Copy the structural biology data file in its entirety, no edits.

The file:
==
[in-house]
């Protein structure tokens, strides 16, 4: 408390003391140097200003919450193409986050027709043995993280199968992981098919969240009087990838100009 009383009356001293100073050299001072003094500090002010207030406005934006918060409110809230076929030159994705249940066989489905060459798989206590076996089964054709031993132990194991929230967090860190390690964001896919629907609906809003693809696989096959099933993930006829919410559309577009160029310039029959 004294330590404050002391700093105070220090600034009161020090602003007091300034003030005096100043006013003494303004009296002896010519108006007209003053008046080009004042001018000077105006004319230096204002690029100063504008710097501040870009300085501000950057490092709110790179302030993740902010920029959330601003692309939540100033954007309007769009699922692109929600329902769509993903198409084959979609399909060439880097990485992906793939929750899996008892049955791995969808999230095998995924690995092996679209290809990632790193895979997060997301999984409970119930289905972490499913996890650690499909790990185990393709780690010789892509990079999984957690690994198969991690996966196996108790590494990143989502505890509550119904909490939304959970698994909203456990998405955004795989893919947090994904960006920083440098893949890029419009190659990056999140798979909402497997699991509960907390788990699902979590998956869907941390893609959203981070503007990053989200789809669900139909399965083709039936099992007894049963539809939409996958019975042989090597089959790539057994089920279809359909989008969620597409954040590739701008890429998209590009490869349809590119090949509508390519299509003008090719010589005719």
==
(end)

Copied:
[in-house]
């Protein structure tokens, strides 16, 4: 408390003391140097200003919450193409986050027709043995993280199968992981098919969240009087990838100009 009383009356001293100073050299001072003094500090002010207030406005934006918060409110809230076929030159994705249940066989489905060459798989206590076996089964054709031993132990194991929230967090860190390690964001896919629907609906809003693809696989096959099933993930006829919410559309577009160029310039029959 004294330590404050002391700093105070220090600034009161020090602003007091300034003030005096100043006013003494303004009296002896010519108006007209003053008046080009004042001018000077105006004319230096204002690029100063504008710097501040870009300085501000950057490092709110790179302030993740902010920029959330601003692309939540100033954007309007769009699922692109929600329902769509993903198409084959979609399909060439880097990485992906793939929750899996008892049955791995969808999230095998995924690995092996679209290809990632790193895979997060997301999984409970119930289905972490499913996890650690499909790990185990393709780690010789892509990079999984957690690994198969991690996966196996108790590494990143989502505890509550119904909490939304959970698994909203456990998405955004795989893919947090994904960006920083440098893949890029419009190659990056999140798979909402497997699991509960907390788990699902979590998956869907941390893609959203981070503007990053989200789809669900139909399965083709039936099992007894049963539809939409996958019975042989090597089959790539057994089920279809359909989008969620597409954040590739701008890429998209590009490869349809590119090949509508390519299509003008090719010589005719």